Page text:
PIERRE, S.D. (KELO) — The state law Governor Kristi Noem gave as her reason Wednesday for directing state Attorney General Jason Ravnsborg to investigate the weeks-long absence of Minnehaha County State’s Attorney Aaron McGowan is rooted in South Dakota’s prohibition era a century ago.
Legislators passed the original version in February 1917, after South Dakota voters reinstated prohibition just months before, in the November statewide election.
The law gave the governor authority to remove from office, after proper notice and a hearing, any states attorney, sheriff or police officer who failed to enforce prohibition, or was found guilty of intoxication or drunkenness, or was found “grossly incompetent” to enforce the law.
That power for the governor was in the second section of a sweeping 102-section piece of legislation that made prohibition the law for a second time throughout South Dakota.
The same act established a state commissioner of prohibition and assigned deputies to that office.
But the law also exempted physicians and druggists who, with a special permit, could prescribe and administer alcohol for “medicinal purposes.”
Later that year, on December 18, Congress passed the 18th Amendment to the U.S. Constitution calling for prohibition and ratified it January 16, 1919. Nearly 15 years later on December 5, 1933, Congress repealed prohibition by ratifying the 21st Amendment.
In South Dakota, the 1917 return of prohibition that July 1 even created a bounty system, down in the legislation’s 97th section, for catching drinkers and enablers. It let town boards, city commissioners or council members, and county commissioners offer rewards, up to $200, for information that produced a conviction of any person illegally drinking, supplying or transporting alcohol.
Those same local-government officials also could use public funds to pay people to be employed as semi-private secret investigators, gathering evidence against customers and business persons suspected of breaking the alcohol ban. There was a specific exemption that said their hiring didn’t have to be reported through a public notice in the local newspaper.
The legislation, H.B. 307, was titled simply “Prohibiting the Manufacture and Sale of Intoxication Liquors.” But it was one of the longest laws passed in 1917, covering pages 488 through 541 in that year’s session laws.
Many state officials took prohibition seriously, at least on paper. That was evident in a 1923 revision of a different South Dakota law that let judges suspend the sentences of most people upon their first convictions, with a clear exception that said suspensions “shall in no case apply to the jail sentence of persons convicted under the intoxicating liquor laws or prohibitory laws of the state.”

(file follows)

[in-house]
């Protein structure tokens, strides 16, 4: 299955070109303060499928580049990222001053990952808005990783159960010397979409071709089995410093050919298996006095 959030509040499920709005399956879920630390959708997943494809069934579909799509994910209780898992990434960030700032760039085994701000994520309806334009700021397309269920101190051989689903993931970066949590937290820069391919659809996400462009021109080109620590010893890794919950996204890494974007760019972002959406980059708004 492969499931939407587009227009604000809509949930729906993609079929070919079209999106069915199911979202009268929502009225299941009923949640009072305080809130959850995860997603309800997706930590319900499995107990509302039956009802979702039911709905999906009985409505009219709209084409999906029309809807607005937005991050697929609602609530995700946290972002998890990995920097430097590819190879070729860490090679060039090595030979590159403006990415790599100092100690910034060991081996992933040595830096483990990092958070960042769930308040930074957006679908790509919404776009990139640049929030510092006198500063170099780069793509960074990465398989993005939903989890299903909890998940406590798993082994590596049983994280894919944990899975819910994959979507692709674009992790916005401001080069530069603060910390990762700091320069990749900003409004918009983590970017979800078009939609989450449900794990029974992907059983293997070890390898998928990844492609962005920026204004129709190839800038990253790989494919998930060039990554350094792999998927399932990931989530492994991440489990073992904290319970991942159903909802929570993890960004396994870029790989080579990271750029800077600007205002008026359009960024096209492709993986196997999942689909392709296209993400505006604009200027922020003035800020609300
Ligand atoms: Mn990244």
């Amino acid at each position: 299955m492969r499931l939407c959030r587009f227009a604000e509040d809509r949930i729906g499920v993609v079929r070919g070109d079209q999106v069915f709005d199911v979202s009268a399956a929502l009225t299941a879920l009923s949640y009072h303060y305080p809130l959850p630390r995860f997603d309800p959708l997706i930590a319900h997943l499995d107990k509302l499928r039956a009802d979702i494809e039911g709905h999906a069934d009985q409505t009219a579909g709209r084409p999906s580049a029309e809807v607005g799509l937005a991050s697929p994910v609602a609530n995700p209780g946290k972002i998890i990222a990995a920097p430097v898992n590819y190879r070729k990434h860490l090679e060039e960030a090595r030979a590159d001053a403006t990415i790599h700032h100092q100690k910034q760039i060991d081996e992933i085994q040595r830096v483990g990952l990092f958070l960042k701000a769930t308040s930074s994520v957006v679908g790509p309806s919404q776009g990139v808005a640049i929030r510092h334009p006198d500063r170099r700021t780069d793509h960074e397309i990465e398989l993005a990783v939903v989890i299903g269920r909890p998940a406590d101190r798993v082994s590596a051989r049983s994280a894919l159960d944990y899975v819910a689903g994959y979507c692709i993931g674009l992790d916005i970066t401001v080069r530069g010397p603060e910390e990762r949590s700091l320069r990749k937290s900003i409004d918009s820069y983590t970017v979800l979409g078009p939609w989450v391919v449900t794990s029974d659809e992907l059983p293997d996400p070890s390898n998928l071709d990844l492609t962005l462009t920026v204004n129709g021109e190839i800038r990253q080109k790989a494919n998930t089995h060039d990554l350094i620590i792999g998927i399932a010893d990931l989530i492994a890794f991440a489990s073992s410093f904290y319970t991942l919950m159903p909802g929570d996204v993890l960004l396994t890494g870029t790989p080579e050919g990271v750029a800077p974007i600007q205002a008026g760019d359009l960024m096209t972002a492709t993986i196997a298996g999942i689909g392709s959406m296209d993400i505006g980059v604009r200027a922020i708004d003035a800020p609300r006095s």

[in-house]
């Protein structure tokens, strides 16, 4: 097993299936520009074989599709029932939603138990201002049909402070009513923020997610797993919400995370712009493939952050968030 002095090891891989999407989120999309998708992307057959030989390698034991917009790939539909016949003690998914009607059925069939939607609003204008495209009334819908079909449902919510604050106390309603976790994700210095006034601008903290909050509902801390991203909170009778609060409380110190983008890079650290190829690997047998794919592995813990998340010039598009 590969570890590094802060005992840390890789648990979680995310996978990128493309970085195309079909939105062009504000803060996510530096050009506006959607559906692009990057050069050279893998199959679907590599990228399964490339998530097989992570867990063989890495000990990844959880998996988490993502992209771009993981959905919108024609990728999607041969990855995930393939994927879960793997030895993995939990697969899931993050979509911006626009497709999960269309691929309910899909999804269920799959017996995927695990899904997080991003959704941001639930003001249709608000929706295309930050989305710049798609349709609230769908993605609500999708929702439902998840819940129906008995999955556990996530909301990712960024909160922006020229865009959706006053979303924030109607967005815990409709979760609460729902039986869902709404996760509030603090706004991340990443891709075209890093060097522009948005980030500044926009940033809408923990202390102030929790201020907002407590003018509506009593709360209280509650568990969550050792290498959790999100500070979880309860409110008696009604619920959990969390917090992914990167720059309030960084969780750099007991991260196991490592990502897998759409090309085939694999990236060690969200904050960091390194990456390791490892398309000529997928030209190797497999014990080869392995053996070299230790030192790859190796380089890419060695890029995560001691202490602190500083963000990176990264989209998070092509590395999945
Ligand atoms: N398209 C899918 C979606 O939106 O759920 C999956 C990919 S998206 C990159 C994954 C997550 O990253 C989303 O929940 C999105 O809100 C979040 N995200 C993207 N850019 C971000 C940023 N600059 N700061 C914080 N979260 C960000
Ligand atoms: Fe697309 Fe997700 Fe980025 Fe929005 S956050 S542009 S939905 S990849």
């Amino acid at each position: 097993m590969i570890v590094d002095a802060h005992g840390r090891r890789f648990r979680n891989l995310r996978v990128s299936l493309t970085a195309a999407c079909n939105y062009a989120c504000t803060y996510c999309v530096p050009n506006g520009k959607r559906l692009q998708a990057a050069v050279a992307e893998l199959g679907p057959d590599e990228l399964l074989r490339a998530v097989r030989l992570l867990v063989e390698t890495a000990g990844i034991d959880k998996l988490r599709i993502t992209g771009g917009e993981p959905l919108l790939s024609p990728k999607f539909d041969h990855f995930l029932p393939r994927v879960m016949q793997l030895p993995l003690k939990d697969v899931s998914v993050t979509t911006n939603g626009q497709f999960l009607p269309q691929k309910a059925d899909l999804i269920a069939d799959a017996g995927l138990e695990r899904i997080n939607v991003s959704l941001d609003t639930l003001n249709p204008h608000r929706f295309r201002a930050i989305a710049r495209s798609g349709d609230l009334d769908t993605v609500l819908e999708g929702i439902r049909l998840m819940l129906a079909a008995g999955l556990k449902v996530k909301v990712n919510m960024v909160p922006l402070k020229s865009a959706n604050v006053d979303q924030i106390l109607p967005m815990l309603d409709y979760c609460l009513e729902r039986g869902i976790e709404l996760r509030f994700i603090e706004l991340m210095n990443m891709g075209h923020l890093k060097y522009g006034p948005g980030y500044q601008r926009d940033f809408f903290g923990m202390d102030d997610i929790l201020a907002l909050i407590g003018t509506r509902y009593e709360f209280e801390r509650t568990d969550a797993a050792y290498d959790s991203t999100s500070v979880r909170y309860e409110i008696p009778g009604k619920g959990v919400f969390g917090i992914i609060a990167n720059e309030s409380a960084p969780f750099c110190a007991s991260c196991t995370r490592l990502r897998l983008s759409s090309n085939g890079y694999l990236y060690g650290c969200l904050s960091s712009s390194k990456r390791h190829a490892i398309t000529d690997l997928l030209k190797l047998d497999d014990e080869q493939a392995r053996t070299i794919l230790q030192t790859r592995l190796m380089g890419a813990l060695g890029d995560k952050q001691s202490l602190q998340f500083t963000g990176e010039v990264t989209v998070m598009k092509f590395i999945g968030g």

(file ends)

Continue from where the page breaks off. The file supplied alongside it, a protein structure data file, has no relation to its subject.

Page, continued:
But drunkenness has stood for more than a century as a legal reason for removing someone from elected office, whether or not prohibition was in effect. For example, since at least 1901 the governor of South Dakota could cite drunkenness as a reason for seeking dismissal of state constitutional officers.
H.B. 34 that year authorized the governor to push for the departure of a constitutional state officer, again after notice and hearing, “for crimes, misconduct, or malfeasance in office or for drunkenness or gross incompetency.”
State constitutional offices are lieutenant governor, secretary of state, attorney general, treasurer, auditor, and commissioner of school and public lands.
South Dakota has been back and forth on whether liquor should be prohibited and who should be in charge of it. Starting with statehood in 1889, alcohol for intoxication purposes was banned, until voters repealed prohibition in 1896.
Voters gave state government control over liquor in 1898, then repealed that control in 1900. Voters approved prohibition a second time in 1916, with 65,334 ballots marked yes and 53,380 no.
Four years later they turned down an attempt to amend the intoxicating liquors ban. But by the 1934 election there was enough backlash against prohibition that voters again repealed it, with 142,853 favoring repeal, versus 108,648 wanting to keep South Dakota dry.
Or at least as dry as a state could be, The Legislature in a 1933 special session approved lower-alcohol beer of no more than 3.2 percent as a way to get around the federal ban.
Voters twice faced ballot measures – in 1948 and 1950 — to prohibit the sale of alcohol where food is sold, and they rejected the limitation both times. A statewide alcohol measure hasn’t been on the ballot since then.
KELOLAND Capitol Bureau reporter Bob Merer sent the governor’s office two questions — Does Governor Noem abstain from use of alcohol? — Was alcohol served at Governor Noem’s inaugural events at the official residence? — because he didn’t know the answer to either but they seemed relevant given the “drunkenness” reference in the state law she cited.
Responded Joshua Shields, the governor’s communications director: “This matter is under investigation therefore the governor won’t be making any further comment on the matter until it is completed.”